I’ve been hearing rumors for year of the illegal stocking of musky in Maine waters yet, from what I understand, they were stocked legally in Canada. Regardless of how you feel about them they are here and theres no getting rid of them now. For me, this opens up a whole new specie of fish to try and catch. Why wouldn’t I take advantage of that and fish for them? This Memorial weekend that’s just what my son and I did. We’ve been wanting to go for the past few years but life just gets in the way, so finally I had three days off in a row and our plans were set. We were heading north to hunt and I mean hunt Musky. These fish are not easy to catch and if you can’t cast a fly rod well, you will by the end of a day fishing for them. All you do is cast and cast huge flies. The fish of 10,000 casts!
This adventure called for a little gear change. A Scott 10 weight pike/musky fly rod and Hatch 7 plus reel with Airflo bass/pike line with wire on the end of your leader to help prevent the fish from biting through the line. Musky have huge teeth.
Once we got past Ashland it was like we had entered into a different state or country. It just felt different . That part of Maine is just beautiful , rolling hills, mountains, wild streams, brooks and potato fields. Things seemed to slow down and become a little more peaceful.
We had two days there but wasted no time getting a line in the water. We quickly set up camp and went in search of water. I guide for northern pike but never for Musky so we needed a starting point. A friend of a friend, who is from the county, gave us some direction. We were also able to speak to a local spin fisherman and he gave us a few other spots to try. Turns out, they were spot on. We had several follows, which is huge. You don’t count fish caught rather how many follows you had. We had 6 in two days. There is nothing like a 30 plus inch fish right at the side of your boat with its nose on the tip of the fly just sitting there not eating. We found out quick you don’t yell, ” I have a fish following my fly!” because they will instantly disappear .
Jax was spot on when he said it wouldn’t take him 10,000 cast to catch a musky. It was more like 50. We actually found a spot on our own and made several cast into the bush where there was no current and the fish had cover. They can sit protected, waiting to attack. We had made several cast and to be honest, we had gotten kind of lazy. We were casting and talking about a fishing trip in July. Jax made a cast and stripped his fly to the boat and made his figure eight. He was thinking about what I had said and let his fly hang right beside the boat. I watched him do the figure eight, looked at the fly then looked at him and then looked back. Like a ghost, there suddenly was a fish there. I yelled, “Set the hook!” Fish on!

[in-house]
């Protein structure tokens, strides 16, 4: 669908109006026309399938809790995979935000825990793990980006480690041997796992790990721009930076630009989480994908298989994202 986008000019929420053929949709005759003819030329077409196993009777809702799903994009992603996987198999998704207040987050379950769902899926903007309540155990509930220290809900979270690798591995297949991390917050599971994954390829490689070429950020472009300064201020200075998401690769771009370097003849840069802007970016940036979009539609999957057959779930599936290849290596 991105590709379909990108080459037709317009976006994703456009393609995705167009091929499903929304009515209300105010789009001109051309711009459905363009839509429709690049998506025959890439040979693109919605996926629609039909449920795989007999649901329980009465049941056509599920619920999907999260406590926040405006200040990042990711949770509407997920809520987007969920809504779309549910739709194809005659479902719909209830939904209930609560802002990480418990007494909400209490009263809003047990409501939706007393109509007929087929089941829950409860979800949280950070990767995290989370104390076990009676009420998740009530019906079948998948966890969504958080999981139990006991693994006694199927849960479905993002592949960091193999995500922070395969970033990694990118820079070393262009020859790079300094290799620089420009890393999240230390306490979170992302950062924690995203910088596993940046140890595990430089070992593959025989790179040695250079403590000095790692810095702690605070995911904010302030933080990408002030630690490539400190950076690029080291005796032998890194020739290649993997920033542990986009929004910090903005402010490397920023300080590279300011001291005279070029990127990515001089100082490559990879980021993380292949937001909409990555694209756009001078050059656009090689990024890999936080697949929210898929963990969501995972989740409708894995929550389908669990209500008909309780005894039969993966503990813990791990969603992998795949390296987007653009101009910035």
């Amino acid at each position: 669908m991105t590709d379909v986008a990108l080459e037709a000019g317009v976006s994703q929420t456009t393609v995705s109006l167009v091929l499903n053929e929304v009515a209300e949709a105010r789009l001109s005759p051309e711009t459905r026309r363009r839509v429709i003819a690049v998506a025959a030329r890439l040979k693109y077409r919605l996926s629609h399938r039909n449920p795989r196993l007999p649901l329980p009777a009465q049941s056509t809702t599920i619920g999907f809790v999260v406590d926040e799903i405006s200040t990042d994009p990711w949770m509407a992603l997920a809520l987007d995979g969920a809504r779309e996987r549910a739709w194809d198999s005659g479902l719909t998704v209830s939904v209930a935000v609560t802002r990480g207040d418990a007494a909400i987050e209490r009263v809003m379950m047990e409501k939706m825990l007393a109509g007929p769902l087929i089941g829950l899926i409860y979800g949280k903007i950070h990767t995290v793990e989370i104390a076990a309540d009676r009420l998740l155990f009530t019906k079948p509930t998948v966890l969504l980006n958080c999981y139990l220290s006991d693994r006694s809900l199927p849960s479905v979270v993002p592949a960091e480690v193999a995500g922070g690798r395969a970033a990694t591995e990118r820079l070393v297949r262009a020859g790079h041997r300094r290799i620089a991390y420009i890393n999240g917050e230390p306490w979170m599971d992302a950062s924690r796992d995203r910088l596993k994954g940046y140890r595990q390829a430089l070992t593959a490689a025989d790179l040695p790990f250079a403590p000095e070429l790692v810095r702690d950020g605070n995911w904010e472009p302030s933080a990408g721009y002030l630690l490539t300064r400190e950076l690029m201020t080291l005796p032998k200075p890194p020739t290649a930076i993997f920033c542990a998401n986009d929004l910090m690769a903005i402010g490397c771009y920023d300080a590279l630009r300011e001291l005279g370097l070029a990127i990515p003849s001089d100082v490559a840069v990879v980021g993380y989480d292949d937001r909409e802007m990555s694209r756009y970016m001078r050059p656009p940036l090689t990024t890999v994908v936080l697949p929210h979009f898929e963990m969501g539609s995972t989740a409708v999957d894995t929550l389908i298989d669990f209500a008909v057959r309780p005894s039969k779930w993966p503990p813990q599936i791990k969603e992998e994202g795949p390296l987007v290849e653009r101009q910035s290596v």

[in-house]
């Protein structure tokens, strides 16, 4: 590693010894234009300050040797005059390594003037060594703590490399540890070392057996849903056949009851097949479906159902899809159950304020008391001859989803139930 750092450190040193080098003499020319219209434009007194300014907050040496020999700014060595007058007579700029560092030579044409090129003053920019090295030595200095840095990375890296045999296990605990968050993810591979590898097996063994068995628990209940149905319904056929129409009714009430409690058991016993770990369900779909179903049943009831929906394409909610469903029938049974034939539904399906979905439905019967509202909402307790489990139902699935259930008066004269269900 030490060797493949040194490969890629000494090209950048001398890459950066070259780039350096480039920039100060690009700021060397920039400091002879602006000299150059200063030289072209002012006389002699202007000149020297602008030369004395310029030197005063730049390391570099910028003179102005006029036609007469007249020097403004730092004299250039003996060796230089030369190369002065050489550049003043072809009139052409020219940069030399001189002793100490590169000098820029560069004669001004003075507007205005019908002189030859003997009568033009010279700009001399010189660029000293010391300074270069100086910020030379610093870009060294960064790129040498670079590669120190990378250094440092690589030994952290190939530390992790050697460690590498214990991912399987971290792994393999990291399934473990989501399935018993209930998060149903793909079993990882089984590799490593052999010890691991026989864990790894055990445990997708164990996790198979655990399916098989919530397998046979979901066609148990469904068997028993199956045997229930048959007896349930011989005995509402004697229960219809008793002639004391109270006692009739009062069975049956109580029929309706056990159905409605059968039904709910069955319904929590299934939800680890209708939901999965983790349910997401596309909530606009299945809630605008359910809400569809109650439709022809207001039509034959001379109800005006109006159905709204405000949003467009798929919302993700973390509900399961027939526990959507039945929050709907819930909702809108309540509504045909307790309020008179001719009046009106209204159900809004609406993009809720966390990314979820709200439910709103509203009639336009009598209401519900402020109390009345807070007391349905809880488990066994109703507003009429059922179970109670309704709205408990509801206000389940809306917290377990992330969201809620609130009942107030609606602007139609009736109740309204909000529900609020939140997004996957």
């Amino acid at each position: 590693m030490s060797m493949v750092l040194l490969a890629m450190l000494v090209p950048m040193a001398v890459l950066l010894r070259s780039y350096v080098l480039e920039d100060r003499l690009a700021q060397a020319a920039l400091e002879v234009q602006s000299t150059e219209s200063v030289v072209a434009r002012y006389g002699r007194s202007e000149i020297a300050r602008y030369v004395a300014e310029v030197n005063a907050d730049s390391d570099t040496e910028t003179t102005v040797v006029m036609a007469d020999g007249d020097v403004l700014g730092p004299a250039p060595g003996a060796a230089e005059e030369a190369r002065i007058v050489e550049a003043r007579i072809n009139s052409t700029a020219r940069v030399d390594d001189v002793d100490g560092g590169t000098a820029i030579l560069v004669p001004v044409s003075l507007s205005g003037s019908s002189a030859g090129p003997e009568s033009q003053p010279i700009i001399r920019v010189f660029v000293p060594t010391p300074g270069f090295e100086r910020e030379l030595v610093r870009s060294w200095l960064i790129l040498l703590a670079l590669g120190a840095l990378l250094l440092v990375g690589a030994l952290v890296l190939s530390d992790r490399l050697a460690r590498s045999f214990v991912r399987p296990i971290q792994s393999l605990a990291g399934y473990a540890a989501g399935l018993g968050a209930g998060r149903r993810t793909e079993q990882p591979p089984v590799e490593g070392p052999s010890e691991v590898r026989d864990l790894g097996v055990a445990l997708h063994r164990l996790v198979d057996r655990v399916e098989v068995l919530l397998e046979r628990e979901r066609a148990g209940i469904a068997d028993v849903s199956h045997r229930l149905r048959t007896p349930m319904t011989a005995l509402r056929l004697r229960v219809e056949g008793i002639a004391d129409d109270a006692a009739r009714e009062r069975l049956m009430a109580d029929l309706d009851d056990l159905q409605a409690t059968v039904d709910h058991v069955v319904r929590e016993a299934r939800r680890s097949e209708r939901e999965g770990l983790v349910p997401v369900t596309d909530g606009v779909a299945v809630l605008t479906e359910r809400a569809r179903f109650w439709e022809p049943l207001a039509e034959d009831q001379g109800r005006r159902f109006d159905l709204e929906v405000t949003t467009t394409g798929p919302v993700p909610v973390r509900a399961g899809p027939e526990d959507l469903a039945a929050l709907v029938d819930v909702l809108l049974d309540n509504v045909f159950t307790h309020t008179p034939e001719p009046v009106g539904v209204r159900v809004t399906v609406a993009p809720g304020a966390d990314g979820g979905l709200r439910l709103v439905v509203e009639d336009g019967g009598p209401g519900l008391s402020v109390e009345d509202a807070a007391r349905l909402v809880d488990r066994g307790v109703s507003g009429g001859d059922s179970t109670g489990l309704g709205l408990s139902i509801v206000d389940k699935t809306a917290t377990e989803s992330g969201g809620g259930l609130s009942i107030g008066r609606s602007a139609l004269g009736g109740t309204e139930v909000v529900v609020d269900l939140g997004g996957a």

Jax was very fortunate to hook one of these illusive fish but now he had the challenge of fighting it and getting it into the boat. Most 14 year olds would struggle with this challenge but Jax isn’t the average 14 year old fly fisherman. He’s had more experience fighting fish than most grown men so I knew he could handle this. He kept the right amount of pressure on the fish as it ran around the back of the boat. It was early enough in the season so the water was still cold so I think that kept the fish from going crazy. Thankfully I brought along handled net with a larger opening just in case we got lucky.
My heart was racing while Jax fought the fish. Any number of things could go wrong while fighting the fish and any number of things could go wrong while netting the fish. Jax got the fish close and I reached out, put the net low and came up hard. The weight of the fish was shocking. I had all I could do to get it into the boat and Jax struggled with it trying to get a picture.
There were a lot of high fives given and a lot of hooting and hauling once the fish was in the boat. We got a few shots of the fish and Jax released it safely into water to hopefully become a 50” fish. The musky taped out at 40”! Not a bad first musky at age 14. This fish was caught in the first few hours of our two day trip. Though we had several follows right to the boat there were no more eats. Watching my son catch his first musky with me right by his side, priceless. and I wouldn’t have it any other way.